The Art of Soapmaking

I sell my soaps at craft fairs just about every weekend (April-December) and I always get asked who makes the soap and where "you guys" are located. I smile and say there is no "you guys" just me! I make everything on the table. The lip balms, the lotions, and yes...the soap!

The cool thing about making soap, is that I can make something that cannot be found in most stores. Some of my more popular soaps have unusual ingredients like cucumbers, bananas, and beer. The other day, I took some pictures when I made a batch of my cucumber aloe soap. So, I will explain a bit how the magic works!

Making soap is simply following a recipe...just like you would follow a recipe to make a cake or an empanada. An accurate scale is a must. I first puree the cucumbers and measure out the aloe juice to mix with the lye (sodium hydroxide.)

You cannot make soap without matter what anyone says. No soap! When handling lye, you should be wearing protective goggles. If you were to get any in your eye, you risk serious injuries!

Then I mix the lye into the aloe juice and cucumber puree. I do this in the sink just in case of any is contained in the sink. The last thing you want is little bits of lye all over the kitchen.

While I was pureeing cucumbers and measuring out aloe juice, I melted all of my oils and butters. You can make soap with just one oil or twenty oils. It takes a bit of experimentation to come up with a recipe that you like.

Then I mix everything up with my trusty stick blender. You don't need a blender, you can use a spoon, but the stick blender speeds everything up.

I mix until the soap batter reaches trace. This simply means that the soap is mixed until the batter is thick and emulsified. I mix it until it is almost solid in the pot.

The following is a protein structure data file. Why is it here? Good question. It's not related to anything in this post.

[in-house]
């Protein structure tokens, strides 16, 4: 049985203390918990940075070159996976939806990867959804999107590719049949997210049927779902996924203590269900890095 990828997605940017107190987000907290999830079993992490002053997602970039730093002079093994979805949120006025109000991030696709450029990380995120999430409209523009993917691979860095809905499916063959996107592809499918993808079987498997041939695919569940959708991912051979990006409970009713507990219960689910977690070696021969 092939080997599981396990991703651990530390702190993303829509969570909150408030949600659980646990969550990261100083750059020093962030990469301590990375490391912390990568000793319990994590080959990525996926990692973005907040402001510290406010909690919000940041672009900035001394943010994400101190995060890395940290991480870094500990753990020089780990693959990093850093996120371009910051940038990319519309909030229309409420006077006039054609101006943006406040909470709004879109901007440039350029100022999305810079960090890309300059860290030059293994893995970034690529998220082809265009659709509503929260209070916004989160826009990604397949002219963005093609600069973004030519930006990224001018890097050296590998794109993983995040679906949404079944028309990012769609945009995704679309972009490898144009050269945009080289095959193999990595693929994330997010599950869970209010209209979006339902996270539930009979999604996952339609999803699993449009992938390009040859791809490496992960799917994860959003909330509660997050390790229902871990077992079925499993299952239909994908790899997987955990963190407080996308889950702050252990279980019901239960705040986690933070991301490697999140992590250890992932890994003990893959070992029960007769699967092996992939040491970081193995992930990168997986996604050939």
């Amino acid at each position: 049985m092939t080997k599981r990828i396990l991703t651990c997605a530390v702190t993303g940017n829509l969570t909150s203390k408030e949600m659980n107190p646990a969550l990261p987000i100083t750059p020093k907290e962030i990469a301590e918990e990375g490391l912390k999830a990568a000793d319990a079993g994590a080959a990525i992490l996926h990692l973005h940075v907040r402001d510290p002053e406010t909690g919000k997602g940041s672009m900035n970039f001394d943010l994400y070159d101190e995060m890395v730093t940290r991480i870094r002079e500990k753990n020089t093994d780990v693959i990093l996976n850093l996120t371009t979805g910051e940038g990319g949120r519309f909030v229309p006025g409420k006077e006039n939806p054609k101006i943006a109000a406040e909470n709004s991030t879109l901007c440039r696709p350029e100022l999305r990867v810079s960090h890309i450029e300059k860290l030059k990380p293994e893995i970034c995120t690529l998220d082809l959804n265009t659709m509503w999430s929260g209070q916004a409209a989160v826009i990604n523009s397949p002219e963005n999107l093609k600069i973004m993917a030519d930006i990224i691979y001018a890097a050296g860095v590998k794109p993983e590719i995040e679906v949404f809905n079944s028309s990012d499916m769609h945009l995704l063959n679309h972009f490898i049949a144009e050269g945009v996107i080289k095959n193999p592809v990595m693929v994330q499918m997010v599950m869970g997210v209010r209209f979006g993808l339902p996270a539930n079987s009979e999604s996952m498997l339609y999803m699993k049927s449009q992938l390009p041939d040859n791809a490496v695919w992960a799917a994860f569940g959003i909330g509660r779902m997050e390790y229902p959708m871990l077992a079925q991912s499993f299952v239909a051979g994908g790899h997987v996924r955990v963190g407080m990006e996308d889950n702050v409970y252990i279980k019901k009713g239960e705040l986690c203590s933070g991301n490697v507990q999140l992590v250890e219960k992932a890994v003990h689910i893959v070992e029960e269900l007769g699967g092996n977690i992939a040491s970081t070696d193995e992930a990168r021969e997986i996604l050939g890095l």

Most soapers pour the soap into a mold once they reach trace. I take things a step further and cook the soap in the oven. This is called "hot process." Basically, I am accelerating the chemical reaction by the addition of heat. This means that the soap is fully "saponified" and ready to use asap. Normally, If you don't add heat, the soap needs to sit for at least 4 weeks before use.

While the soap is cooking, I measure out my fragrance/essential oils and my "superfat" shea butter. Because the soap is fully saponified, the shea butter is not involved in the chemical reaction, and in theory, will be left free in the soap. This means that the soap will not overly dry you out!

Then I pour the soap into a mold. You can use just about anything for a mold...tupperware, a shoe box, silicone muffin pans, an empty carton of milk. You just need to properly line the mold, so your soap can be removed. Once the soap is hardened in the mold, you can take it out and slice.

Here is the soap sliced and ready to be labeled and wrapped. I always include all ingredients because some people may have certain allergens. I once met a woman who was allergic to olive oil!

Until next time, happy crafting!

Nordea nordeasoaperie